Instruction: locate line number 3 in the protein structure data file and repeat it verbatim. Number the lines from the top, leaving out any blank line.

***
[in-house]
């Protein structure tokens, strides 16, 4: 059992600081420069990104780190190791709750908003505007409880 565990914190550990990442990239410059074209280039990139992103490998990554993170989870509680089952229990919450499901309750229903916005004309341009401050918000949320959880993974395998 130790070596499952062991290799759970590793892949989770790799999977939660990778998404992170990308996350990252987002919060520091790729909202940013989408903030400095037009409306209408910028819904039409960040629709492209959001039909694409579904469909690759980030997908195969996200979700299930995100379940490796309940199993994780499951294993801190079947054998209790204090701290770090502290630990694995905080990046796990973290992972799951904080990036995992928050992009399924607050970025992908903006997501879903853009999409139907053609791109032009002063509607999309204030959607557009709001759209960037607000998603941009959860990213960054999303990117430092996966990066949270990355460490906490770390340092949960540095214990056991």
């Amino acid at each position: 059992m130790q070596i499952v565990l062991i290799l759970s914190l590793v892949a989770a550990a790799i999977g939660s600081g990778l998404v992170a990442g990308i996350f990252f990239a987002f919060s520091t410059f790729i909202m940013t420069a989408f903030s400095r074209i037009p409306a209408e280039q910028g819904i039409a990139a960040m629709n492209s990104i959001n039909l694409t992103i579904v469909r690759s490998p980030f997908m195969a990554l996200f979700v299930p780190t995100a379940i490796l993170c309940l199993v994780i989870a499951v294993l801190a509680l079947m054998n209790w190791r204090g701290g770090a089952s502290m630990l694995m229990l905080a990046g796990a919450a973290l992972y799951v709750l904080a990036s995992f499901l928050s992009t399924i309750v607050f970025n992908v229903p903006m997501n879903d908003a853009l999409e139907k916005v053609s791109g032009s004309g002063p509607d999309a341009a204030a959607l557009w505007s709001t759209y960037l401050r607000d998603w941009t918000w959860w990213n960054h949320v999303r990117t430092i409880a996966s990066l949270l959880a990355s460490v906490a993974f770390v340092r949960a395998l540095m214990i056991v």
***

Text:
């Amino acid at each position: 059992m130790q070596i499952v565990l062991i290799l759970s914190l590793v892949a989770a550990a790799i999977g939660s600081g990778l998404v992170a990442g990308i996350f990252f990239a987002f919060s520091t410059f790729i909202m940013t420069a989408f903030s400095r074209i037009p409306a209408e280039q910028g819904i039409a990139a960040m629709n492209s990104i959001n039909l694409t992103i579904v469909r690759s490998p980030f997908m195969a990554l996200f979700v299930p780190t995100a379940i490796l993170c309940l199993v994780i989870a499951v294993l801190a509680l079947m054998n209790w190791r204090g701290g770090a089952s502290m630990l694995m229990l905080a990046g796990a919450a973290l992972y799951v709750l904080a990036s995992f499901l928050s992009t399924i309750v607050f970025n992908v229903p903006m997501n879903d908003a853009l999409e139907k916005v053609s791109g032009s004309g002063p509607d999309a341009a204030a959607l557009w505007s709001t759209y960037l401050r607000d998603w941009t918000w959860w990213n960054h949320v999303r990117t430092i409880a996966s990066l949270l959880a990355s460490v906490a993974f770390v340092r949960a395998l540095m214990i056991v």